|Title||Secondary active transport mediated by a prokaryotic homologue of ClC Cl- channels.|
|Publication Type||Journal Article|
|Year of Publication||2004|
|Authors||Accardi A, Miller C|
|Date Published||2004 Feb 26|
|Keywords||Animals, Antiporters, Biological Transport, Active, Chloride Channels, Chlorides, Electric Conductivity, Escherichia coli, Escherichia coli Proteins, Ion Transport, Models, Biological, Models, Molecular, Mutation, Missense, Prokaryotic Cells, Protein Conformation, Protons, Structure-Activity Relationship|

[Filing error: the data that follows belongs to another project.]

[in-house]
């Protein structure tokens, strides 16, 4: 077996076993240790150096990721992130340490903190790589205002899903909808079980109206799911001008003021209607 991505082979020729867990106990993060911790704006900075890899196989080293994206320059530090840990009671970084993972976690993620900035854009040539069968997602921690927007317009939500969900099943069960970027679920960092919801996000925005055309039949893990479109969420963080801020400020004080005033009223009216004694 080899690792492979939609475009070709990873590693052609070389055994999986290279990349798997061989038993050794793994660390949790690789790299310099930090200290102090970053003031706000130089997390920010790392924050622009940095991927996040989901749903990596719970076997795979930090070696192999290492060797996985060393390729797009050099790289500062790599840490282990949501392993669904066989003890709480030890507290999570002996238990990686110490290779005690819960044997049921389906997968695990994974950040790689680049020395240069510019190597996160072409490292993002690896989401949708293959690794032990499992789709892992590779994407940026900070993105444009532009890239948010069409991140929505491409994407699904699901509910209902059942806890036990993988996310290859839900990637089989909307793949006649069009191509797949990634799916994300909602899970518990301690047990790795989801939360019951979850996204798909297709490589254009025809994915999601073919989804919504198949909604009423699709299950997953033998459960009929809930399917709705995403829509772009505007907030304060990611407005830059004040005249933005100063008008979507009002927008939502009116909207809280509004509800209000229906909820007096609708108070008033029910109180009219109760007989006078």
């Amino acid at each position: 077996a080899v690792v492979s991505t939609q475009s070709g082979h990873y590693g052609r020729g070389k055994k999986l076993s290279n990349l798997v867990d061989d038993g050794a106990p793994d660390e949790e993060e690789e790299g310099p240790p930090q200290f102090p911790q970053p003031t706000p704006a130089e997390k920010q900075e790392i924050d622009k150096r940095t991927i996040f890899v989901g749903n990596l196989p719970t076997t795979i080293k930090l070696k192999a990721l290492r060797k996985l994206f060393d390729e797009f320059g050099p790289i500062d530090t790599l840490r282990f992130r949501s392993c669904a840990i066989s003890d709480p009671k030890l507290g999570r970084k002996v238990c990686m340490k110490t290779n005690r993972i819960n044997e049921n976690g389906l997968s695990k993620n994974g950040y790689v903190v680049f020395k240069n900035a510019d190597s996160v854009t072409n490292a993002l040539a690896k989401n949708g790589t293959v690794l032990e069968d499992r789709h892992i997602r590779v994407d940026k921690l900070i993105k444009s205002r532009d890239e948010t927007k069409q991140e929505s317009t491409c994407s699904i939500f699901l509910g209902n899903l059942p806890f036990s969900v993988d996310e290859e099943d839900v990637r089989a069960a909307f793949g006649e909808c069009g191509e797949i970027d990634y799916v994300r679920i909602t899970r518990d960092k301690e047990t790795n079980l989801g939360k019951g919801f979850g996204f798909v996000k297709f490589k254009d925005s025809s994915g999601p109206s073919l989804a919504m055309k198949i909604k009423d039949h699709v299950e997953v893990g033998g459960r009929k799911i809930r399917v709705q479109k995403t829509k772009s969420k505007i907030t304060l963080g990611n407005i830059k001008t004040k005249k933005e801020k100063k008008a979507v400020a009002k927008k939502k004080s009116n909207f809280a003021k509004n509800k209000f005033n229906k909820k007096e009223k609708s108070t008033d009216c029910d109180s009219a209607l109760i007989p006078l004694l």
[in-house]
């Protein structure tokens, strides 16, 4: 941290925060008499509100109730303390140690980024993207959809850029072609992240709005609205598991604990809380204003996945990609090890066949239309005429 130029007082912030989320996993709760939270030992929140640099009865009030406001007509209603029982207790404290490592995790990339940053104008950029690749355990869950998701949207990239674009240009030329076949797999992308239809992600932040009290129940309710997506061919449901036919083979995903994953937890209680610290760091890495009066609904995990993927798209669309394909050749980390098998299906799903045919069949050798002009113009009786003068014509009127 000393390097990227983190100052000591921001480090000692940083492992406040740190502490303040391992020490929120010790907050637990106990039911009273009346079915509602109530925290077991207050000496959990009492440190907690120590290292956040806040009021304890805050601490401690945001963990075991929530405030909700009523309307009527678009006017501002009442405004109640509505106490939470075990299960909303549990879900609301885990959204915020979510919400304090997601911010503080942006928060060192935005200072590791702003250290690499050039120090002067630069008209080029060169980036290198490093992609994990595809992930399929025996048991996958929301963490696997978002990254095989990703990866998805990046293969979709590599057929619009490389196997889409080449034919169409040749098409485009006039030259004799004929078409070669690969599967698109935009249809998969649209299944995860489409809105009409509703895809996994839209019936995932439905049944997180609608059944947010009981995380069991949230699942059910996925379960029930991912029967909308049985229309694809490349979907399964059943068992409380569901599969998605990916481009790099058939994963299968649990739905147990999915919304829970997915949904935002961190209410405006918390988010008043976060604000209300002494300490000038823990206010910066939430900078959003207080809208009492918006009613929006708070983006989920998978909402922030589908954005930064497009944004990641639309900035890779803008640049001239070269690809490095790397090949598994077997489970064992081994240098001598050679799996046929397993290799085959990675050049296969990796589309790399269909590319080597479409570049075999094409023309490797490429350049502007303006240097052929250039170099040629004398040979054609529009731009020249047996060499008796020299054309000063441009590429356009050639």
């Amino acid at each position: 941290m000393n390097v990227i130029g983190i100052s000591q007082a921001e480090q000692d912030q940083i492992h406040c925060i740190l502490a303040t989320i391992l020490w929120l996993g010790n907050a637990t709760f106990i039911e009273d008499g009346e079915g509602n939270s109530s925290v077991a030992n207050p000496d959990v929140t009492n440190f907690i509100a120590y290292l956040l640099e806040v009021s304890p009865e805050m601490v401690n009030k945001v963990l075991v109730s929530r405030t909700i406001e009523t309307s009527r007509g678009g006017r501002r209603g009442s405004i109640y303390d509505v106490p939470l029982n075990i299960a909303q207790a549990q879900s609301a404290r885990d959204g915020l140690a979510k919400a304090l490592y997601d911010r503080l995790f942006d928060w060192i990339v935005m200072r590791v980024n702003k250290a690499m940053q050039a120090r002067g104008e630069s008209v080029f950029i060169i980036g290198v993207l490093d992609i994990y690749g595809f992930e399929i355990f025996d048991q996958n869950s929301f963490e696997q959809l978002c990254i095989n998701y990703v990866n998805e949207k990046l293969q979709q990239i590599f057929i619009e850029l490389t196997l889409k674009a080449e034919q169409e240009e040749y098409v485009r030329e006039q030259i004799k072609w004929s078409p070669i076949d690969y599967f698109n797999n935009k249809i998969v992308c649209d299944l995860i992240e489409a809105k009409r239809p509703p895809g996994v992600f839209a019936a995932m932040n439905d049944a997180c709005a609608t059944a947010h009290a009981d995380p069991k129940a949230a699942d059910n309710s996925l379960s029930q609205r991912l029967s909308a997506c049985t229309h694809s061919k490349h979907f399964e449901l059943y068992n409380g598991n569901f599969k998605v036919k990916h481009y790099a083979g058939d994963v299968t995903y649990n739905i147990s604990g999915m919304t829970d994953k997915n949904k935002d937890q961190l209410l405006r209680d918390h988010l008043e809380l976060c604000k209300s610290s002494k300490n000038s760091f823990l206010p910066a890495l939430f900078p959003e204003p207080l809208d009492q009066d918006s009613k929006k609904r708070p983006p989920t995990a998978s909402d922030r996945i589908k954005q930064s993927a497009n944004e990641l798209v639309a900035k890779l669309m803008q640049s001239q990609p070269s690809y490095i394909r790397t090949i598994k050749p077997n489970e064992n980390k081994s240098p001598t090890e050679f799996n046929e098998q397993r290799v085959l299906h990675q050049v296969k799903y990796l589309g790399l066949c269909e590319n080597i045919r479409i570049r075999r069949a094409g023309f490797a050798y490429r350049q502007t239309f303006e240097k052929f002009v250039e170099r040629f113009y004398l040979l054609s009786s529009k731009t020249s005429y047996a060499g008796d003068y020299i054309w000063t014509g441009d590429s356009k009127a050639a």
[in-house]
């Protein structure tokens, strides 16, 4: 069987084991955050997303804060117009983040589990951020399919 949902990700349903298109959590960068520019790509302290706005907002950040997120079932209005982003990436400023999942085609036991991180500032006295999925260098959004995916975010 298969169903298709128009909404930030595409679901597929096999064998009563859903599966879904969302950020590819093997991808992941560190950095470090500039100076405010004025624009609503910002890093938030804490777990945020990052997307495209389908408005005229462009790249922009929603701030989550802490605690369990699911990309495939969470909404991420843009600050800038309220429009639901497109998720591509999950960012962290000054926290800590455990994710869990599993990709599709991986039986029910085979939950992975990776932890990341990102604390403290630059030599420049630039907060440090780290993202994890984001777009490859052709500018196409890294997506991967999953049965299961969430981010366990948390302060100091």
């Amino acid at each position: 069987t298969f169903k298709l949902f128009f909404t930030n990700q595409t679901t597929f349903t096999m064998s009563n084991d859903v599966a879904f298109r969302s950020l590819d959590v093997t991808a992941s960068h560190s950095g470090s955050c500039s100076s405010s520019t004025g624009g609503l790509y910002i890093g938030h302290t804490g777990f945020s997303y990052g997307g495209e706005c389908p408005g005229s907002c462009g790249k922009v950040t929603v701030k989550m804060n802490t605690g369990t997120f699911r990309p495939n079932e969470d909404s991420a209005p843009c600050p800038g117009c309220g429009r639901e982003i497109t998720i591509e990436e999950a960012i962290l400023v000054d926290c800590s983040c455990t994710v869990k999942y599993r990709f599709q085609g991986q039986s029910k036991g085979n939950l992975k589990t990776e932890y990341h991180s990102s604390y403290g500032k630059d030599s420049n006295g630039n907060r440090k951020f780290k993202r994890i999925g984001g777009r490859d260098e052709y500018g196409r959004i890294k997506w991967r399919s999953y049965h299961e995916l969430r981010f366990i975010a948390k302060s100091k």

ClC Cl- channels make up a large molecular family, ubiquitous with respect to both organisms and cell types. In eukaryotes, these channels fulfill numerous biological roles requiring gated anion conductance, from regulating skeletal muscle excitability to facilitating endosomal acidification by (H+)ATPases. In prokaryotes, ClC functions are unknown except in Escherichia coli, where the ClC-ec1 protein promotes H+ extrusion activated in the extreme acid-resistance response common to enteric bacteria. Recently, the high-resolution structure of ClC-ec1 was solved by X-ray crystallography. This primal prokaryotic ClC structure has productively guided understanding of gating and anion permeation in the extensively studied eukaryotic ClC channels. We now show that this bacterial homologue is not an ion channel, but rather a H+-Cl- exchange transporter. As the same molecular architecture can support two fundamentally different transport mechanisms, it seems that the structural boundary separating channels and transporters is not as clear cut as generally thought.